Recent studies have demonstrated that thrombolytic agents such as microplasmin, tenecteplase, and recombinant tissue plasminogen activator enhance G-CSF-induced mobilization in murine models [21]. Adhesion molecules also play an important role in the retention of HSPC in the BM. Very late antigen (VLA)-4 is expressed by HSPC and its ligand, vascular cell adhesion molecule (VCAM)-1, is constitutively expressed by endothelial and stromal cells [22]. Disruption of the VCAM-1/VLA-4 axis with a small molecule inhibitor of VLA-4 resulted in the mobilization of more HSC over basal levels [23]. CD44, a polymorphic integral membrane glycoprotein, binds to several extracellular matrix (ECM) components such as hyaluronic acid (HA), fibronectin, and collagen and mice treated with anti-CD44 antibody or lacking CD44 exhibit impaired mobilization in response to G-CSF [24].

Components of innate immunity also participate in G-CSF-induced HSPC mobilization [25]. During G-CSF-induced mobilization, the complement cascade (CC) is activated by the classical pathway. However, in the early steps of the CC, C1q, C3, and its cleavage fragments C3a and desArgC3a increase retention of HSPC in BM while in the later steps of the CC, C5, and its cleavage fragments C5a and desArgC5a enhance HSPC mobilization and their egress into PB [2628].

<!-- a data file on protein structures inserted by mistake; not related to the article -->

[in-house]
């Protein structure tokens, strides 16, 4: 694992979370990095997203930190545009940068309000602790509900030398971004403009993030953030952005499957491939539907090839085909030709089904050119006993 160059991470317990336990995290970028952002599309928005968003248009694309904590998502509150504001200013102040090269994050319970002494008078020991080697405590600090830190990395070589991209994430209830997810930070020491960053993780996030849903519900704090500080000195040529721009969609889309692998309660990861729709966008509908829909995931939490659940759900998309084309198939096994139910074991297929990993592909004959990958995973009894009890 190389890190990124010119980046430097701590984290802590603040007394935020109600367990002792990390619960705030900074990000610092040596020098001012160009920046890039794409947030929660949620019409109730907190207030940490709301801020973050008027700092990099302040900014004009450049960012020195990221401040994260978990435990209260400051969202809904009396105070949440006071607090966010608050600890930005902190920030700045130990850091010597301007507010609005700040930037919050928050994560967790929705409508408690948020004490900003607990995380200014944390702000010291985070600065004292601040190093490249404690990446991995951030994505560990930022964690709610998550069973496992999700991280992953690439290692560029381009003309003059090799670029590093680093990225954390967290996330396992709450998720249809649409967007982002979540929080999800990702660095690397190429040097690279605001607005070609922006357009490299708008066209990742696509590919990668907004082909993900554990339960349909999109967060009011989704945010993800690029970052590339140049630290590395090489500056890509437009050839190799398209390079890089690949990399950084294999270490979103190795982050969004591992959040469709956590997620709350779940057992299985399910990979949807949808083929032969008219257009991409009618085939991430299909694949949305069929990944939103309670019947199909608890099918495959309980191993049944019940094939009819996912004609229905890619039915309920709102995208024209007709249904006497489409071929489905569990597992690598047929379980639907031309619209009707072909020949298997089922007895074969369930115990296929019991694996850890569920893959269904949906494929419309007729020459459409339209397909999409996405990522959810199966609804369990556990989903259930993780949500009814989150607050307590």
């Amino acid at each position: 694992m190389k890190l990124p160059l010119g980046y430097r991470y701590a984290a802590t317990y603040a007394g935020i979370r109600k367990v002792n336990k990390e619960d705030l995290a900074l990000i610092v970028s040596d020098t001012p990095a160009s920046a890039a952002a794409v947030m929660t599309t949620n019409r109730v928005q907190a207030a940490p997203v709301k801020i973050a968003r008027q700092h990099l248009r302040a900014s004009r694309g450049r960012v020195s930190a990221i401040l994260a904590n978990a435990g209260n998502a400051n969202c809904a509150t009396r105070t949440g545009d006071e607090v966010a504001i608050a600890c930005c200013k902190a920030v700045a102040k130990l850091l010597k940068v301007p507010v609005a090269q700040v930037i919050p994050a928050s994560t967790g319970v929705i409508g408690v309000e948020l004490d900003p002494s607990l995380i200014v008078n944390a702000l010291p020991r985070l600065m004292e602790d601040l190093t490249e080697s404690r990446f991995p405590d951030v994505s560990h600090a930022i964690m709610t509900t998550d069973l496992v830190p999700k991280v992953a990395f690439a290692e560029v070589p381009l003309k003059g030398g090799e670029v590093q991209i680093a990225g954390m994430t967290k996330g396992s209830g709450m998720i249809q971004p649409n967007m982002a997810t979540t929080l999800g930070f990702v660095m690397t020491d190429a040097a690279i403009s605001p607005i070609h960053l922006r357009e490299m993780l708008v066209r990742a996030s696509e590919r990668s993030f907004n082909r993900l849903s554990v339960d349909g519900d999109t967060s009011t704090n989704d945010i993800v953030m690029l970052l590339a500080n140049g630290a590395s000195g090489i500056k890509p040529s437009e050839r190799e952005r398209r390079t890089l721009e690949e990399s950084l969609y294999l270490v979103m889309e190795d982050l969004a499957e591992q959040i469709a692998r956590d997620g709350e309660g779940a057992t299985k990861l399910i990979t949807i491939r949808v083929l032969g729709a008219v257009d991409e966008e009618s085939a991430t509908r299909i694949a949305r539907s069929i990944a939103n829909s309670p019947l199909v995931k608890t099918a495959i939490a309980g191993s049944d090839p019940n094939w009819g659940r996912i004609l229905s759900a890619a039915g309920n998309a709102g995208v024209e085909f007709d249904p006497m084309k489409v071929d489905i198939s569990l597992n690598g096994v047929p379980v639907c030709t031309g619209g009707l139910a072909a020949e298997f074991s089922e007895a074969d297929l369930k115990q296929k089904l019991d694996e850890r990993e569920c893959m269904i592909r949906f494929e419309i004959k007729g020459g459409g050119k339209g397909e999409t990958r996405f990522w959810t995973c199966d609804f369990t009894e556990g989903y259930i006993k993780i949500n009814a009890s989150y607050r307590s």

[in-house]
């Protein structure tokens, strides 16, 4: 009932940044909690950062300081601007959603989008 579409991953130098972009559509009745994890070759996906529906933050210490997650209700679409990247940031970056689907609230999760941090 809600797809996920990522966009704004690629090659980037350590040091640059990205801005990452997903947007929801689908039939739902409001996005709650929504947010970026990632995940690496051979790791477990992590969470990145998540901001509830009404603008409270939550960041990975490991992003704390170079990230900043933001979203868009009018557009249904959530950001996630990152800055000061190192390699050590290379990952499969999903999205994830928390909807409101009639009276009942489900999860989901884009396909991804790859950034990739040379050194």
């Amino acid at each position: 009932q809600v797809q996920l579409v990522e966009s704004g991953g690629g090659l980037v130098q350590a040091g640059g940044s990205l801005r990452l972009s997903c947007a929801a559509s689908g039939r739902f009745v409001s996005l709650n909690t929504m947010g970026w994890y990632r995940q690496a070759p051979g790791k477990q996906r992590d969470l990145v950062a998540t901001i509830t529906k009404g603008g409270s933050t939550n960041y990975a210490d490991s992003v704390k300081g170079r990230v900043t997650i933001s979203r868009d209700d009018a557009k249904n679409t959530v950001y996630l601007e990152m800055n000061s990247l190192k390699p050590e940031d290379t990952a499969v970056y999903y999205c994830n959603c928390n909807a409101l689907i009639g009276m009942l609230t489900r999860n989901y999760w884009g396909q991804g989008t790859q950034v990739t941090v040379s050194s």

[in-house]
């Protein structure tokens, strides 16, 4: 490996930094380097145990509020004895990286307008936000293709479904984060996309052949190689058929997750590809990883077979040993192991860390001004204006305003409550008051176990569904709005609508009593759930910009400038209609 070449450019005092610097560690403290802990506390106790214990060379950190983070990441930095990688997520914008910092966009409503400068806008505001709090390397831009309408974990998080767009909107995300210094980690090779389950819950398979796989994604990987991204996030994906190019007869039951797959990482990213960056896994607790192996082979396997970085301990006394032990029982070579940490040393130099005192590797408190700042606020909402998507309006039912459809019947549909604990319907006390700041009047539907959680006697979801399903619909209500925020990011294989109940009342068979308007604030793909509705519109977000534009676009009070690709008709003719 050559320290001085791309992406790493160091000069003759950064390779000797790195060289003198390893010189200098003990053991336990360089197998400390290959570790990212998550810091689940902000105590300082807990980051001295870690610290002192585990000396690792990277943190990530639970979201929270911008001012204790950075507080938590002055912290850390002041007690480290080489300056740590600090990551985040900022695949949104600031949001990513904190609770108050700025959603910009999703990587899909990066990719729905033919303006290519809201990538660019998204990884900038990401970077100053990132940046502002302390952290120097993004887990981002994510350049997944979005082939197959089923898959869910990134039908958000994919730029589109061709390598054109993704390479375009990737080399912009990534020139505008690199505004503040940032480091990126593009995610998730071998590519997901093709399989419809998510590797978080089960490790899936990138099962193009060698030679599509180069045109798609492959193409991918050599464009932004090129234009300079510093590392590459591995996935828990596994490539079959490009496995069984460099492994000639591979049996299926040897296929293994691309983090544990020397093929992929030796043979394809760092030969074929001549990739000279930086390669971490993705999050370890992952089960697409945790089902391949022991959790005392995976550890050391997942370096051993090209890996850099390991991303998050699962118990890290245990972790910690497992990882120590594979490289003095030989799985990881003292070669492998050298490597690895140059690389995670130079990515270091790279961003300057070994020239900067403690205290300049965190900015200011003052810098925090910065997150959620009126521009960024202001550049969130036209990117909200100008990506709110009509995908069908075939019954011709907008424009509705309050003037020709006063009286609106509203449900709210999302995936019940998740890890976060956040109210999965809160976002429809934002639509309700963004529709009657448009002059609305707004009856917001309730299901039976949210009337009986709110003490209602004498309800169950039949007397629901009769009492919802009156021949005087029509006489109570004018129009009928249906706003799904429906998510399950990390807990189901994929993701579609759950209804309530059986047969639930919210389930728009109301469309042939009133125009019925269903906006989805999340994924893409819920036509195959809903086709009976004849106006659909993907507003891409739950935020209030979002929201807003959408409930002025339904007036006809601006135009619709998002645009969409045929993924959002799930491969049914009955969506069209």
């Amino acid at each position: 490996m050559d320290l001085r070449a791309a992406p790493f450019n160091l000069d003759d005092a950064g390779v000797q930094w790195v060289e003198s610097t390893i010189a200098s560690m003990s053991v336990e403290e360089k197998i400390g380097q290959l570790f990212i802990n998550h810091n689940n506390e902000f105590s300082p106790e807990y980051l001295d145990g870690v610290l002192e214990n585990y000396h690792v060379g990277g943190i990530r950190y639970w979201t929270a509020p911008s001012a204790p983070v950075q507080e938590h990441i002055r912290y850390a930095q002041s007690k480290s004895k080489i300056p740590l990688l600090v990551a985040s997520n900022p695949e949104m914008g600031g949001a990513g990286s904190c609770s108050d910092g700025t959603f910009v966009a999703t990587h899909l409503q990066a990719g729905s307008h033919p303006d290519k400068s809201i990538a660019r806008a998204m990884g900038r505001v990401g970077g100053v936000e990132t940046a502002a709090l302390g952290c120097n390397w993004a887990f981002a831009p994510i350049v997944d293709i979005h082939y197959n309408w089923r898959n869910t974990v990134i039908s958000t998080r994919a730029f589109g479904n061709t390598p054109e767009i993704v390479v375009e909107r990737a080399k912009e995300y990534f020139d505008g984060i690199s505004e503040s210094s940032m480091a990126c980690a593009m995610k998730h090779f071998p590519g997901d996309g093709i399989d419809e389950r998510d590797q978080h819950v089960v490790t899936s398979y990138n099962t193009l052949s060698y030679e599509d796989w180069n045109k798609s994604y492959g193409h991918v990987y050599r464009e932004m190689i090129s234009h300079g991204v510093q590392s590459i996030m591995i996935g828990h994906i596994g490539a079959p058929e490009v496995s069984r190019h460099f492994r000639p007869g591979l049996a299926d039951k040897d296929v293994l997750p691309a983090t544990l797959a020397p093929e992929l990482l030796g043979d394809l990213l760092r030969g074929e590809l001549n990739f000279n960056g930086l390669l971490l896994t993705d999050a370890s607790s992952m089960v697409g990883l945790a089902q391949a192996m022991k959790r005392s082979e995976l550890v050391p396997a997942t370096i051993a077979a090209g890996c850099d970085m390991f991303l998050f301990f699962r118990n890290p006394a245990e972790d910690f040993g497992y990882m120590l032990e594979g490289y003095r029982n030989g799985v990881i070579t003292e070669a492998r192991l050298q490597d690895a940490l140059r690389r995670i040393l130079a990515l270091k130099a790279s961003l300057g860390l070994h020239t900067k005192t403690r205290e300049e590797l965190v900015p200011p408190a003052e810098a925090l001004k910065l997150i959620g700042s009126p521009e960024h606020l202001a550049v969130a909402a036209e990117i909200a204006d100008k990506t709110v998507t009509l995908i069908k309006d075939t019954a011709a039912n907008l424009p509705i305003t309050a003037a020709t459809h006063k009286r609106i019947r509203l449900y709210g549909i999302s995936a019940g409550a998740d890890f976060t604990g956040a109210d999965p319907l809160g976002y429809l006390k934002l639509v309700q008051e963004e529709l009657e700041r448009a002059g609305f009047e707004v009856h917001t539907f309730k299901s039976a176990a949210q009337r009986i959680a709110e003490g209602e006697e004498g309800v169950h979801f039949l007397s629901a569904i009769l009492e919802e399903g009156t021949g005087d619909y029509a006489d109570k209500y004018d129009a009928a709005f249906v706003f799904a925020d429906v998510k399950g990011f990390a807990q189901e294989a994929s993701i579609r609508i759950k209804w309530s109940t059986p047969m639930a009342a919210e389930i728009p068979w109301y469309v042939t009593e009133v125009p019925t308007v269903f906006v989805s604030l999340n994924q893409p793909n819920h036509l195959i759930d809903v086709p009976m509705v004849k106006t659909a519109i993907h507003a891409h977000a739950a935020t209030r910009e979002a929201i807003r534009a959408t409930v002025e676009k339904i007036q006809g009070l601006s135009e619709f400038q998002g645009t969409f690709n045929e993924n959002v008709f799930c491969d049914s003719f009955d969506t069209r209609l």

3. Homing of HSPC

The success of clinical HSPC transplantation relies on the inherent ability of transplanted HSPC to home efficiently to the BM niche and engraft. Interactions between HSPC and their niches that are disrupted during mobilization need to be reestablished during their homing to the BM and its repopulation. Previously it was believed that mobilization and homing were mirror images of each other; however, emerging evidence now suggests that this is not the case, although both processes involve many of the same adhesive and chemotactic interactions. The homing of HSPC to BM is a rapid process occurring within hours after their transplantation and is a prerequisite for their repopulation and engraftment [29]. Homing involves three consecutive steps: extravasation from PB through the BM endothelium, migration through stroma, and lodgement into niches.

The extravasation of circulating HSPC within the BM requires a set of molecular interactions that mediates the recognition of circulating HSPC by the endothelium of BM sinusoids [30]. The mechanisms of HSPC extravasation are similar to those of leukocytes into inflamed tissues in that they are mediated by adhesion molecules. The BM endothelium constitutively expressing P-selectin, E-selectin, and VCAM-1 mediates rolling and tethering of HSPC to the blood vessel wall prior to their extravasation [31]. HSPC expressing CD44 and VLA-4 receptors interact with their cognate ligands on the endothelial surface. The coordinated action of these adhesion molecules is triggered by SDF-1 presented at the surface of endothelial cells. SDF-1 mediates activation of lymphocyte function-associated antigen-1, VLA-4 and VLA-5, converting the rolling of HSPC into stable arrest on the endothelium [32].